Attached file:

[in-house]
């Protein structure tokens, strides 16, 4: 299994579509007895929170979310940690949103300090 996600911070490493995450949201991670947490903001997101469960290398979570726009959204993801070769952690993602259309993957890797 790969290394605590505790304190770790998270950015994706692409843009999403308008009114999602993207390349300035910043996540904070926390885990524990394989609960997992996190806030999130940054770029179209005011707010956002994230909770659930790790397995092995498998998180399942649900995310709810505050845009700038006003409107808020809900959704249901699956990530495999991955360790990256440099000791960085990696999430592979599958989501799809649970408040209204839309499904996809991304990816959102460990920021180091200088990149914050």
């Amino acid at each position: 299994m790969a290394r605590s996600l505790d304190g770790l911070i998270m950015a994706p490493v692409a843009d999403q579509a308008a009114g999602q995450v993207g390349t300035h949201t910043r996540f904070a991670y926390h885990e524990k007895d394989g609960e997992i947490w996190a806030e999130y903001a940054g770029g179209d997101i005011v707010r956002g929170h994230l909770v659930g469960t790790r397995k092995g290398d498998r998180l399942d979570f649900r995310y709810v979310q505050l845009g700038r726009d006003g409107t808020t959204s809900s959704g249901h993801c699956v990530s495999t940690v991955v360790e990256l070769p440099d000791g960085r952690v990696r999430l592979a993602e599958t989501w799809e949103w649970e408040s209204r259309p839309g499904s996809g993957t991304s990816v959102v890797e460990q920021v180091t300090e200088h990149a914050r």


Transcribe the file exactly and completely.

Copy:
[in-house]
């Protein structure tokens, strides 16, 4: 299994579509007895929170979310940690949103300090 996600911070490493995450949201991670947490903001997101469960290398979570726009959204993801070769952690993602259309993957890797 790969290394605590505790304190770790998270950015994706692409843009999403308008009114999602993207390349300035910043996540904070926390885990524990394989609960997992996190806030999130940054770029179209005011707010956002994230909770659930790790397995092995498998998180399942649900995310709810505050845009700038006003409107808020809900959704249901699956990530495999991955360790990256440099000791960085990696999430592979599958989501799809649970408040209204839309499904996809991304990816959102460990920021180091200088990149914050």
């Amino acid at each position: 299994m790969a290394r605590s996600l505790d304190g770790l911070i998270m950015a994706p490493v692409a843009d999403q579509a308008a009114g999602q995450v993207g390349t300035h949201t910043r996540f904070a991670y926390h885990e524990k007895d394989g609960e997992i947490w996190a806030e999130y903001a940054g770029g179209d997101i005011v707010r956002g929170h994230l909770v659930g469960t790790r397995k092995g290398d498998r998180l399942d979570f649900r995310y709810v979310q505050l845009g700038r726009d006003g409107t808020t959204s809900s959704g249901h993801c699956v990530s495999t940690v991955v360790e990256l070769p440099d000791g960085r952690v990696r999430l592979a993602e599958t989501w799809e949103w649970e408040s209204r259309p839309g499904s996809g993957t991304s990816v959102v890797e460990q920021v180091t300090e200088h990149a914050r």